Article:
An Article about how techniques for inducing hypnosis have changed over the years – from the Independent Newspaper, England by John McCrone.

Hypnosis can be explained as a form of self-induced sensory deprivation…well perhaps.

Hypnotists with swinging fob watches are out. Far more effective ways of putting people into a trance have been discovered which, with their employment of confusion and word twisting, are not too far removed from brainwashing techniques. Yet while the practice of hypnosis has made considerable strides of late, science is still uncertain whether the phenomenon even exists.

Hypnotism has been studied for over 200 years. For a long time, the only way known of putting subjects into a trance was to get them to focus on a spot on the ceiling or a monotonous pendulum while the hypnotist commanded them to fall asleep. However, this “authoritarian” method has since widely been replaced among hypnotherapists by an indirect technique pioneered by the US therapist, Milton Erickson. Today, a hypnotist uses a careful manipulation of the conversation they have with their clients to “lead” them into a trance state.

As Stephen Brooks, director of the training group, British Hypnosis Research, explains it, there is none of the traditional mumbo-jumbo that used to be the hypnotist’s stock in trade. Instead, the aim of modern techniques is to drop hypnotic suggestions casually into the conversation. The patient’s attention is first directed inwards by asking them out of the blue if their hands feel heavy or if they can remember some pleasant holiday. This relaxes the subject and the hypnotist can then drop hints into the conversation about the sort of experiences the patient should expect to feel under hypnosis; sensations such as weightlessness and involuntary behaviour.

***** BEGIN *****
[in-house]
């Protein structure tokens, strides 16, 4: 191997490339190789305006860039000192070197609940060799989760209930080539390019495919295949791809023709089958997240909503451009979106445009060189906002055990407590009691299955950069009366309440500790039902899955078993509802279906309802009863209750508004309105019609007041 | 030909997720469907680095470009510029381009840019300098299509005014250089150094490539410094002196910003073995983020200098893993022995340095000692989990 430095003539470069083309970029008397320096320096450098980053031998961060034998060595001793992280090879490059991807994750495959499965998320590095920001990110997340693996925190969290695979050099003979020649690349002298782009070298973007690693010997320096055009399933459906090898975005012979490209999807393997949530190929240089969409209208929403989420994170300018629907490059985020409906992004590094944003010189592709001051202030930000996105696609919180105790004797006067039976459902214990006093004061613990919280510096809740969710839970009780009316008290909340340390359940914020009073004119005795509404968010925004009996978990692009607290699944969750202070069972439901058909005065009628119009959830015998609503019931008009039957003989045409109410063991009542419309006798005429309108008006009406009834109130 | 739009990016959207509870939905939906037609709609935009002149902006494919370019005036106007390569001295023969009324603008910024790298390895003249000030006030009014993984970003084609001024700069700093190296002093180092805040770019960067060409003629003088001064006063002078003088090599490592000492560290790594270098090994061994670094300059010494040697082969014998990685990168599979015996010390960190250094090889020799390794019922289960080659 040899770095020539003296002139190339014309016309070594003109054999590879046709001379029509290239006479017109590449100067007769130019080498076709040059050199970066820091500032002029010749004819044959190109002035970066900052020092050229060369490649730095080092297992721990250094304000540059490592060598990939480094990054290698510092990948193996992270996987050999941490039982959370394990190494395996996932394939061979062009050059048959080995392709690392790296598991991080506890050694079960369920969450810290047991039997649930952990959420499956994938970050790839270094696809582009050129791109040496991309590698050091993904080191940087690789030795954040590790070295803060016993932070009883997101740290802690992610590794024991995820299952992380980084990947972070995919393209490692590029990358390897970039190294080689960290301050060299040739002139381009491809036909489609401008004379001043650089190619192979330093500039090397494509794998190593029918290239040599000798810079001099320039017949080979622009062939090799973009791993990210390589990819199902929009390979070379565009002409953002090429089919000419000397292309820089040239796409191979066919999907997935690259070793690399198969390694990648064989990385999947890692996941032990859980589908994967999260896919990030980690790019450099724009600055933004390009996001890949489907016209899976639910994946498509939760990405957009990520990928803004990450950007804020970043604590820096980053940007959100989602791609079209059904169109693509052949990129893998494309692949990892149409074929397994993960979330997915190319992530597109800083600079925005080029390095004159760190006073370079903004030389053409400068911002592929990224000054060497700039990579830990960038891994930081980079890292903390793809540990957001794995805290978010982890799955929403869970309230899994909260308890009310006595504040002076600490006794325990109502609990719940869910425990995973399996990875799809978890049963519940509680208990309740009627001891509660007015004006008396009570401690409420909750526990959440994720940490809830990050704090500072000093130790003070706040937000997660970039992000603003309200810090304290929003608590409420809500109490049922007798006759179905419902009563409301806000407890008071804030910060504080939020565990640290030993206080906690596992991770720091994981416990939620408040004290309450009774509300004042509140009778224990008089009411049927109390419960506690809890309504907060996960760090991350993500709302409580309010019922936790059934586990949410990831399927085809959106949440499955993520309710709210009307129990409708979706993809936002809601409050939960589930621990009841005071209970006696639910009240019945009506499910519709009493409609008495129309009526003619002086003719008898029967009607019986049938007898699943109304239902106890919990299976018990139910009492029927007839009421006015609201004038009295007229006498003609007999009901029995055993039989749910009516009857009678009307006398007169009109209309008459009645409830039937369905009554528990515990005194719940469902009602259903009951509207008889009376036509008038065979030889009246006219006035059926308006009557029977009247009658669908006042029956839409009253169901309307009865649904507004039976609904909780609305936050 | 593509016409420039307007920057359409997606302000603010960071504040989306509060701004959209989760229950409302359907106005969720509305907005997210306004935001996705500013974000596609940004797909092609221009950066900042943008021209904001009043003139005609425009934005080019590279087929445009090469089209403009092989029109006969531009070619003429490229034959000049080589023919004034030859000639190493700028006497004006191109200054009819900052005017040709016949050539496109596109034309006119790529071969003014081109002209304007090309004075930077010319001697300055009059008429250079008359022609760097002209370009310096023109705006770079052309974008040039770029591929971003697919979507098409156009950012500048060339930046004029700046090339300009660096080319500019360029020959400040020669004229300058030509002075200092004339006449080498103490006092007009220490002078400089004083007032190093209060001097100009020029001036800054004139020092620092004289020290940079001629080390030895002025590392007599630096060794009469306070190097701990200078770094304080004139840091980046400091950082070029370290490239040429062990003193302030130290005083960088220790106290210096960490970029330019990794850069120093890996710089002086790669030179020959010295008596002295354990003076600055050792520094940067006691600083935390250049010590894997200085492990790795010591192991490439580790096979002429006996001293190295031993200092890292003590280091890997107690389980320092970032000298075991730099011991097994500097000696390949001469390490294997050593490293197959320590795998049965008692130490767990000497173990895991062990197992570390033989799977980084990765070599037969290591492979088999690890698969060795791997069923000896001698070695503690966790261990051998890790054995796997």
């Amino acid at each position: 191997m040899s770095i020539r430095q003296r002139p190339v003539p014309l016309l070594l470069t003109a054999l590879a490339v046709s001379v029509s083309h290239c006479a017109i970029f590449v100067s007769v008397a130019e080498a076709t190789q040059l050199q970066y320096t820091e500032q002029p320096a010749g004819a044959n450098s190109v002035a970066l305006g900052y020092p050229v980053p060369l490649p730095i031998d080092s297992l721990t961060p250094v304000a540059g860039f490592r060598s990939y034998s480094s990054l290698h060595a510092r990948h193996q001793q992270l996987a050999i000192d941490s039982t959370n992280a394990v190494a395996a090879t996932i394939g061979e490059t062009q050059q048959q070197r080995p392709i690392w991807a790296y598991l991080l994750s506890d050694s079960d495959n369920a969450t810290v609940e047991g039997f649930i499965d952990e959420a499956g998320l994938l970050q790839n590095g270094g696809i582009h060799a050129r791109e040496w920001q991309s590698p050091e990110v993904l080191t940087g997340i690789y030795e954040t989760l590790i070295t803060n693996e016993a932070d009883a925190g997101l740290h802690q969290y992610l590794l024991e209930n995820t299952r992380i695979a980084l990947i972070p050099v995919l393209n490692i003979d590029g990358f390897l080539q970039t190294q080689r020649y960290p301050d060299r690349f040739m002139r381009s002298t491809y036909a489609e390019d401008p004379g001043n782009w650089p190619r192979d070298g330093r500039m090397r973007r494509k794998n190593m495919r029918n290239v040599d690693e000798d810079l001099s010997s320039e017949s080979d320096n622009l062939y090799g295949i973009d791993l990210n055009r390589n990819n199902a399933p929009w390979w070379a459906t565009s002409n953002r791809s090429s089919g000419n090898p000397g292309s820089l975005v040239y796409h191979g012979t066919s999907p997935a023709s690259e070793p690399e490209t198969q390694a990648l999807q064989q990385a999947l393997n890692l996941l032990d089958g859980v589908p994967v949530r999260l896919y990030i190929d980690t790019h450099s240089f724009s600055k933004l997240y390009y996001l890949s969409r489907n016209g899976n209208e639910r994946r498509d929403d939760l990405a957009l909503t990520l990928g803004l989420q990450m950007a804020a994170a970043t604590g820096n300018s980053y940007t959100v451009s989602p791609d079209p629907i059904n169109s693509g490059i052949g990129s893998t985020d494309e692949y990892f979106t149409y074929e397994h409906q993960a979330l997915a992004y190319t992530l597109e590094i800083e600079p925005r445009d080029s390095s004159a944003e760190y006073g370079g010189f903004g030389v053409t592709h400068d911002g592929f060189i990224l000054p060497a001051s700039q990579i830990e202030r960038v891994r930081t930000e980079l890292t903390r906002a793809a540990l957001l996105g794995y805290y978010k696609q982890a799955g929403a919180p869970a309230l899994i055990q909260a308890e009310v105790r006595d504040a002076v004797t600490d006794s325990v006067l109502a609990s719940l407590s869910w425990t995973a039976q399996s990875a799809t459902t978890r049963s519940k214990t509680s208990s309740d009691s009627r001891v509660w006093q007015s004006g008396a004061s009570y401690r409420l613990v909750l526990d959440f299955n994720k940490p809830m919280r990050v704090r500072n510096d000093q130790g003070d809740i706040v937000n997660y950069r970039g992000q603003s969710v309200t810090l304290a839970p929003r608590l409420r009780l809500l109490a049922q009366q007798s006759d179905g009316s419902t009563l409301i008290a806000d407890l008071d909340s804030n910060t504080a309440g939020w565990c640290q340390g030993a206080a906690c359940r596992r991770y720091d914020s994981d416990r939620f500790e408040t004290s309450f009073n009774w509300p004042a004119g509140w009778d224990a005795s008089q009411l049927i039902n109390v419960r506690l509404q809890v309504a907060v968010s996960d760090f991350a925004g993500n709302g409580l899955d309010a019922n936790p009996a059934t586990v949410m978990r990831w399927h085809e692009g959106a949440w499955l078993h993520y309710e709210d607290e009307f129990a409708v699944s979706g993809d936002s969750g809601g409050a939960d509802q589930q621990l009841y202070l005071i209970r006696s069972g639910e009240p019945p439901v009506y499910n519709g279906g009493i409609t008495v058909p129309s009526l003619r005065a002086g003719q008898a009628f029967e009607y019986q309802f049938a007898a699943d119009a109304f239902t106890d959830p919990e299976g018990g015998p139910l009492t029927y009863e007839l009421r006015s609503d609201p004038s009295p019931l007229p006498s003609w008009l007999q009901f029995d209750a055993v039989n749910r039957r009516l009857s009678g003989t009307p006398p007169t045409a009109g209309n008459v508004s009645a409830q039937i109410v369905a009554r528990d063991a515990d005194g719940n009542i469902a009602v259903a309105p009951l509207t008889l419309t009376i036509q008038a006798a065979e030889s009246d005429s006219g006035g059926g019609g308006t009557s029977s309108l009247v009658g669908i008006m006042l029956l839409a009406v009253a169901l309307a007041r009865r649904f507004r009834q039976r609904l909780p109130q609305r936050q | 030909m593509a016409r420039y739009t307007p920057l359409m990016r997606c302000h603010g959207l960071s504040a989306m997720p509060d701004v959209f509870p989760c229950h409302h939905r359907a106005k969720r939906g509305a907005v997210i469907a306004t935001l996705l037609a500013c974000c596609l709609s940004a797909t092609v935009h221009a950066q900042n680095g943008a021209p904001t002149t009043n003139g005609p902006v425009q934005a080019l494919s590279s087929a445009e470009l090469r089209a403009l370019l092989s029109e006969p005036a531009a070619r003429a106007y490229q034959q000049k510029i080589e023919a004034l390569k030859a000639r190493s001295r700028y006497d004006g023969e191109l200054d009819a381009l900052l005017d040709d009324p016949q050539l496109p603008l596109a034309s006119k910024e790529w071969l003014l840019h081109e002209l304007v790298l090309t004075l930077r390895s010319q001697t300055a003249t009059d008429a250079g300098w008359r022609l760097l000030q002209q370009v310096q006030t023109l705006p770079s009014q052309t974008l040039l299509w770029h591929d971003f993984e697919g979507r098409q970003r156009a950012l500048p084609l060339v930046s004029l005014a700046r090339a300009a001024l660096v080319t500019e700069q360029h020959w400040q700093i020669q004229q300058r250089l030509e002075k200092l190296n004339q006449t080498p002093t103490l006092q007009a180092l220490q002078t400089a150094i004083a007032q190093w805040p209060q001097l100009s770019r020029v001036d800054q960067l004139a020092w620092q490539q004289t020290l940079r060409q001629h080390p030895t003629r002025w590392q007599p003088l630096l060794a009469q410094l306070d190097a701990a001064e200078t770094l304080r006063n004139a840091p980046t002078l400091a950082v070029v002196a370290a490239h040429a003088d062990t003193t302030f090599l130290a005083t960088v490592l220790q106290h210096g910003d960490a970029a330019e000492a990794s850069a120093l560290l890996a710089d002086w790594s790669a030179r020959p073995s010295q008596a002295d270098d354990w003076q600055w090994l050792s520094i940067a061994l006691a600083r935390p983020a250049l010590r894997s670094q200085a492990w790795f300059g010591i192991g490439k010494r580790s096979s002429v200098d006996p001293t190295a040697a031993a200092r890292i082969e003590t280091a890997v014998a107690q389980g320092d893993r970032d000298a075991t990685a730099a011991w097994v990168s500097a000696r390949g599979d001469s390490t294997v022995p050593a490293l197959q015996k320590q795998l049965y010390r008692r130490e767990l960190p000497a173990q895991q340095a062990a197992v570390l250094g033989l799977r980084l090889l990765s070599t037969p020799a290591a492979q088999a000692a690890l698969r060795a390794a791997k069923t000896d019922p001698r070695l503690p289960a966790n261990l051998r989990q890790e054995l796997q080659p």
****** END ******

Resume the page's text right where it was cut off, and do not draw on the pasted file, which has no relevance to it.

Finally, when the patient has been led into a deeply relaxed state – one so relaxed that the critical faculties have been dulled to a small point of consciousness – the hypnotist starts confusing the patient with non sequiturs and apparently pointless remarks. Confused, but too relaxed to struggle for understanding, the patient’s tendency is to seize hold of almost anything the hypnotist then suggests as their new hypnotic reality.

The technique is much like brain washing in relying on confusion followed by the planting of a new belief system. However Brooks stresses that brain washing relies on much more brutal confusion techniques such as terror and isolation, and is carried out with quite different aims in mind than those of a therapist! That at least is the modern practice of hypnosis – and a method highly successful at overcoming resistance as most patients never realise that the therapist has switched from ordinary conversation to the hypnotic induction. However, what about the science behind hypnosis?